The impulse-driven and wild-West environment of social networking sites encourages pre-adolescents and adolescents to “publicly display references to behaviors that are both personal and associated with health risks, such as sexual behaviors.” This article, Reducing At-Risk Adolescents’ Display of Risk Behavior on a Social Networking Web Site, published in the January 2009 Archives of Pediatric and Adolescent Medicine is a riveting journal article.
Of interest to parents, the article reports how a physician researched at-risk behavior concerning sex or substance abuse openly posted by teenagers on social networking sites. Although it contains some complex statistics and research language, the article is available free for downloading and worth the time it takes to read.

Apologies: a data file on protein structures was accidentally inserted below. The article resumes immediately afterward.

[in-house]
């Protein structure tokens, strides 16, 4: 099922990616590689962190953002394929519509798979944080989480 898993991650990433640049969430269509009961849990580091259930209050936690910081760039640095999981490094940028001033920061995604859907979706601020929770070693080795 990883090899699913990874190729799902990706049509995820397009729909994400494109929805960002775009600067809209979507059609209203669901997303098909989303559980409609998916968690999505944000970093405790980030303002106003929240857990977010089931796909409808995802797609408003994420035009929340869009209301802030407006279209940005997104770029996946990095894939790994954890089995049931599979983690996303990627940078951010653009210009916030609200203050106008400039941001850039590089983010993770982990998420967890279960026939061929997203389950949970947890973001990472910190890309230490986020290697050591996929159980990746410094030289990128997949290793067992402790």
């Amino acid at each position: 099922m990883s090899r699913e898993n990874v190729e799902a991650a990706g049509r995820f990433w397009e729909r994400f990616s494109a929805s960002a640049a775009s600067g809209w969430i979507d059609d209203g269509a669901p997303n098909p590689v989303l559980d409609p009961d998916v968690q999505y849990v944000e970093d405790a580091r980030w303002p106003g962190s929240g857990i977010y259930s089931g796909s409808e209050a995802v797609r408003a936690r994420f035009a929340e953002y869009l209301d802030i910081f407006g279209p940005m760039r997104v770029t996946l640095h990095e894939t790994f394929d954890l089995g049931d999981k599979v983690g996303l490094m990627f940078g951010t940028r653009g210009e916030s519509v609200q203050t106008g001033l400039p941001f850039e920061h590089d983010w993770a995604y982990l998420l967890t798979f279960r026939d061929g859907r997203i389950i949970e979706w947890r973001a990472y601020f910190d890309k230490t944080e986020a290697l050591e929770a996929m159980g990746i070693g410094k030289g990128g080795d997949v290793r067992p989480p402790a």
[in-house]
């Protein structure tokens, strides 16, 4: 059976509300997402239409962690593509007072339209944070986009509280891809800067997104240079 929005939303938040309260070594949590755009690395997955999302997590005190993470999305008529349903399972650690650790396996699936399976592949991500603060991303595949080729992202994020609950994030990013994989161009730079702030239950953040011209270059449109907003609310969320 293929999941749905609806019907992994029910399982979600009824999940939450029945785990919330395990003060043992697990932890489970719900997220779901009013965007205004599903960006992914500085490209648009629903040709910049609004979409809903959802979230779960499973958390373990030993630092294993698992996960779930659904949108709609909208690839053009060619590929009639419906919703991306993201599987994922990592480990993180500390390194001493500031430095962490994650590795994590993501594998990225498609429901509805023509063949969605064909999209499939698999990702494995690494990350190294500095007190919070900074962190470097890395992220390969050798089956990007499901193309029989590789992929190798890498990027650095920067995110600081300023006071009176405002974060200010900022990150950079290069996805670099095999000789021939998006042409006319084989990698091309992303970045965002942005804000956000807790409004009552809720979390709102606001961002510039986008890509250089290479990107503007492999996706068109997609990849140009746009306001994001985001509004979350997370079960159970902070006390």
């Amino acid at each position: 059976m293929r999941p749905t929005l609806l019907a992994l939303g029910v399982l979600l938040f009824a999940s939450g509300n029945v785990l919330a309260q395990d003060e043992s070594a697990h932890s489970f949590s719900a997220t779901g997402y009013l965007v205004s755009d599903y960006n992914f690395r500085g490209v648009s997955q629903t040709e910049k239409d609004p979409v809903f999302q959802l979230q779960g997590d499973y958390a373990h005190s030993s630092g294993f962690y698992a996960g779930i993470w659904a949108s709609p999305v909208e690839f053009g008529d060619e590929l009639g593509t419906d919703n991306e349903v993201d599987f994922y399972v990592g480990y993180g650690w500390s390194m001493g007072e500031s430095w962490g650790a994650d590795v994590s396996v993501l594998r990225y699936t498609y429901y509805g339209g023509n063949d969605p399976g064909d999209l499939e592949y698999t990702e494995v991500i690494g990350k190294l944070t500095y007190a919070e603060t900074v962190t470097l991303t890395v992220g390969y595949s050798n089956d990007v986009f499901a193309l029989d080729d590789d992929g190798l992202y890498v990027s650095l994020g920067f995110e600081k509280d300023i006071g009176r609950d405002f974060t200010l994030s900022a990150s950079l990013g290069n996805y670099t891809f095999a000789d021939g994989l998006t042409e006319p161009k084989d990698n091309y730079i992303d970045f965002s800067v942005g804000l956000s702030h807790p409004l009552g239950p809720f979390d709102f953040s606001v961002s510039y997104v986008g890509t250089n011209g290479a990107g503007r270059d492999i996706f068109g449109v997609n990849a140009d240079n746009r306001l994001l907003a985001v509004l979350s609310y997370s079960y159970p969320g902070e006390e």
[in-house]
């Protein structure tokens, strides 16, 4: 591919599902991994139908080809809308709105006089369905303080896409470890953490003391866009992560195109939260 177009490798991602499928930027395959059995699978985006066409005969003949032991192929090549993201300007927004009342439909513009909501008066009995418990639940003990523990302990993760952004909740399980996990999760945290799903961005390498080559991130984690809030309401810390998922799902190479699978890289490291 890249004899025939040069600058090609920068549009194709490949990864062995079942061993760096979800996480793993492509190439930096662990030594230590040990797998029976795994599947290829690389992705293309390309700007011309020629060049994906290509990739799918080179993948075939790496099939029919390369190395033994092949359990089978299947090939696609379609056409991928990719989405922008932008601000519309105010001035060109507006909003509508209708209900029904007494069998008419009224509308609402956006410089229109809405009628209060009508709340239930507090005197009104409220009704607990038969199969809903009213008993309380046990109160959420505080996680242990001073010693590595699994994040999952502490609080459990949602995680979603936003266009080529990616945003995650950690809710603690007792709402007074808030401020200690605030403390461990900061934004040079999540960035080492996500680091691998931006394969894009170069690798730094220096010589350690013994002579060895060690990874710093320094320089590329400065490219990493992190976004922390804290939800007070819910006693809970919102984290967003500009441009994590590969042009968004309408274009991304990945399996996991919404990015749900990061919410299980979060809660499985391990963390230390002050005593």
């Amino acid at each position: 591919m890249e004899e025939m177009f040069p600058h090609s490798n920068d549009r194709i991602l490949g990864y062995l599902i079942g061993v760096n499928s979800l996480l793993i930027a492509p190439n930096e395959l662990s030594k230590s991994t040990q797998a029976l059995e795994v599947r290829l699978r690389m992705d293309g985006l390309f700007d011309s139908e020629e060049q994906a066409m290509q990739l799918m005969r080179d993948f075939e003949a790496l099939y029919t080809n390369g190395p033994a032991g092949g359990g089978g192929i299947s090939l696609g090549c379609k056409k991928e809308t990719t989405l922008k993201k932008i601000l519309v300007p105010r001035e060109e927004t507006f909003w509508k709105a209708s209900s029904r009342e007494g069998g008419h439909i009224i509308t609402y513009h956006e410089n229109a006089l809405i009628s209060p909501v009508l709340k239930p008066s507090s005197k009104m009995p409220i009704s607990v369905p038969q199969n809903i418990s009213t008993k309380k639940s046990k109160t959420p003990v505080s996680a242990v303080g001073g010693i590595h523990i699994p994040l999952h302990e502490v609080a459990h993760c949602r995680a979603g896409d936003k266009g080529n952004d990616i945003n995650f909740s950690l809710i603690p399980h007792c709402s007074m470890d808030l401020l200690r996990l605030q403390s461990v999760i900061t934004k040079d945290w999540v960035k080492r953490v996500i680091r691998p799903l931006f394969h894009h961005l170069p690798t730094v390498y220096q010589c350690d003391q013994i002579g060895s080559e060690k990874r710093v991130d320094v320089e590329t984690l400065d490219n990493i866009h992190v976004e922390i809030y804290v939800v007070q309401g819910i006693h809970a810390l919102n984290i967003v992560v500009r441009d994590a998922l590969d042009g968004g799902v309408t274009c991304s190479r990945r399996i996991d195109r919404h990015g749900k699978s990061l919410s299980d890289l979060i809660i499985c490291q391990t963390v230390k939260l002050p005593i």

A pediatrician, at the time of the research from the University of Washington Medical School, Megan A. Moreno, MD, M.S.Ed, MPH (Dr. Meg), identified public adolescent social networking profiles that featured risky behavior. She wondered whether hearing directly from a physician via e-mail about risky behaviors depicted on the social networking sites might influence how the young people represented themselves on-line and might perhaps encourage them to make healthy changes in their profiles.